Prepper Forum / Survivalist Forum banner

How much radiation is safe?

305 Views 4 Replies 4 Participants Last post by  paraquack
No where online seems to provide direct answers to the following questions:

1. How many sieverts is a safe level on a dosimeter, before having to seek shelter.

2.How many sieverts is safe to leave the shelter either temporaily or permamently.

3. What level should a dosimeter read before taking Potasium Iodide.

I appreciate that there are different opinions and factors involved, but I'd be interest in suggested figures.
1 - 5 of 5 Posts
Form everything I can find about radiation, so much depends on the dosage per time (minutes or hours or days). A small dose over a long period of time isn't too bad. A small dose if a few seconds, well, let's say you're on borrowed time.
Potassium Iodide is really recommend for kids, not adults.
Attached is a paper I found back in 2017, when I was extremely concerned about N Korea.
Because of my concern, I did a lot of research and presented it to my local group. One thing I was surprised to learn was the CDV-715 radiation detector is not a Geiger counter. If you get a reading on your CDV-715, it's probably too late for you. Only the CDV-700 is a real Geiger counter, capable of reading low radiation levels. For those of you who went out and purchased modern Geiger counters, don't forget to protect from an EMP.


  • Like
  • Helpful
Reactions: 2
Really how close do you live to a primary target of a nuke? If close do you have access ♿ to a shelter? There are target maps available based on the size and type of weapon. Radiation exposure and strength is directly proportional to the inverse of the distance and the amount of elapsed time from the event.

If you find you are too close to survive then maybe it's time to make amends with the big guy upstairs.

If you can survive the event radiation exposure is going to be one of your lesser concerns

Good luck 🤞🤞
I threw your questions at ChatGPT, and got some interesting responses.
First, it said any reading under 1 Sv was generally safe. However, it also pointed out that when the Fukushima incident occurred, the Japanese government was recommending anyone in an area experiencing 1 μSv/h should either evacuate or seek adequate shelter.

The Sv dosage to decide to leave a shelter would be the same as the one to seek shelter. If you have a means to protect from breathing in radioactive particles, and can adequately decontaminate upon returning. short runs to leave the shelter can be somewhat safe. Long exposure will depend on the local Sv reading. Don't dally.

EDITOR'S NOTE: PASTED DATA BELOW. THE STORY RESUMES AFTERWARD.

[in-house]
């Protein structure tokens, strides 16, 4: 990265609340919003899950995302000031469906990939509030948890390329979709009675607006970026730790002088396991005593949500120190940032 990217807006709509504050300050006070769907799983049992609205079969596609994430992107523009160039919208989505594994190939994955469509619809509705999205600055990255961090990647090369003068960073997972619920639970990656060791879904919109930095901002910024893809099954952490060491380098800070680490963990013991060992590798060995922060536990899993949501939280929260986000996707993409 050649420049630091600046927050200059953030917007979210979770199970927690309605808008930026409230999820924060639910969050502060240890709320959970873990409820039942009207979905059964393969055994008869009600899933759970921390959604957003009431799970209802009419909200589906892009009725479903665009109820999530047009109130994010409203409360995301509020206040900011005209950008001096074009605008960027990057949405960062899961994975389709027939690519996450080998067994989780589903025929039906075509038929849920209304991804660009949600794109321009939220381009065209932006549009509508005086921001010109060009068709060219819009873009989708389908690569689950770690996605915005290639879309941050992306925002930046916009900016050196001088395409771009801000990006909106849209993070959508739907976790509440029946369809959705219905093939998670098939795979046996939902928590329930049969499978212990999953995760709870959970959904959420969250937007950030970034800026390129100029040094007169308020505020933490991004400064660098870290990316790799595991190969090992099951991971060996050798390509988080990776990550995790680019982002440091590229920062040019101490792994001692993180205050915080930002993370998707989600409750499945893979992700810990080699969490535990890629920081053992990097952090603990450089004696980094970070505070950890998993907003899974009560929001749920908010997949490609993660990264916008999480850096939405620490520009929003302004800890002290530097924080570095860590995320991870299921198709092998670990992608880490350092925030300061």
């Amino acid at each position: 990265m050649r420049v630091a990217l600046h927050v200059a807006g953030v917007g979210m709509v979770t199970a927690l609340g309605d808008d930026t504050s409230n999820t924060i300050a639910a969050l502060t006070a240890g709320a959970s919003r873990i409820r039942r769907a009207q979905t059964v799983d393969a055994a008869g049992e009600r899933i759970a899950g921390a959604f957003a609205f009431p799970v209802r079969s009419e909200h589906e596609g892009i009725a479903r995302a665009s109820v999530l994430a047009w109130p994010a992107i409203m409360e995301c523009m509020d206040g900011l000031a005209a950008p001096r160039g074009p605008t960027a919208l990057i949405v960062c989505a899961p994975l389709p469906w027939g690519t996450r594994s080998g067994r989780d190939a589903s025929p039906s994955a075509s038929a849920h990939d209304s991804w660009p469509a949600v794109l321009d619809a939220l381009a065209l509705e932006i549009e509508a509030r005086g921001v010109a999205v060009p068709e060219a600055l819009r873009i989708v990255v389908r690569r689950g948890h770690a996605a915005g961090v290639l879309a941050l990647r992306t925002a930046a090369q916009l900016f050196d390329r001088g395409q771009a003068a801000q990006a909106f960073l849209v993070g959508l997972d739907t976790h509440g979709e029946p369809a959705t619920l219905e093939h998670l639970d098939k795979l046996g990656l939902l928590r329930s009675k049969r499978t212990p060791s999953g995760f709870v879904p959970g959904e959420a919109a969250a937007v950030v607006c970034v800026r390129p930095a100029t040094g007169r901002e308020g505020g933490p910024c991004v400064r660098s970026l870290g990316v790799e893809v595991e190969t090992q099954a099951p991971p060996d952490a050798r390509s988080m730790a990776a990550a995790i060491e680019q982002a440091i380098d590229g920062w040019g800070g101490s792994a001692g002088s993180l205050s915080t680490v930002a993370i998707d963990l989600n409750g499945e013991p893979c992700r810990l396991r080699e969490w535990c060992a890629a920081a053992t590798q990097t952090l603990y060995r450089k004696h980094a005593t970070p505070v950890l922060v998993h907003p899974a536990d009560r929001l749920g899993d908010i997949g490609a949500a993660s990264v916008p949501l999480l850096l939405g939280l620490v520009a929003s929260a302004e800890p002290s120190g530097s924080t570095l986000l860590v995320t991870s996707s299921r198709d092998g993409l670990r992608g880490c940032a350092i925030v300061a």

This is based on information available in a reference manual I keep titled The U.S. Armed Forces Nuclear, Biological and Chemical Survival Manual by Dick Couch, retired Captain, USNR.

When to take iodine would depend on the type of nuclear incident. If from a fission bomb, radioactive iodine is highly likely to be produced. From a fusion reaction, not as likely. Children are more susceptible to the effects of radioactive iodine, and should be given proper dosing first. Then pregnant and breastfeeding mothers should be next on the priority list, as they are nurturing a susceptible baby. Finally, adults are less affected but the situation could dictate that they be administered a dose too. It's hard to know for sure when without knowing the variables in play. Unless you know it should be given, there's some risk with taking it as a precautionary measure "just in case". Some folks are allergic. Others can have gastro distress. Self-medicating isn't recommended unless you've had this chat with your doctor ahead of time and received proper instructions.

If you're keen on reading, the manual I mentioned had a list of online references for more research.
One of particular note was: WMD Army Field Manuals
See less See more
Thanks for the book's name, Kauboy. On order from WallyWorld.
  • Like
Reactions: 1
1 - 5 of 5 Posts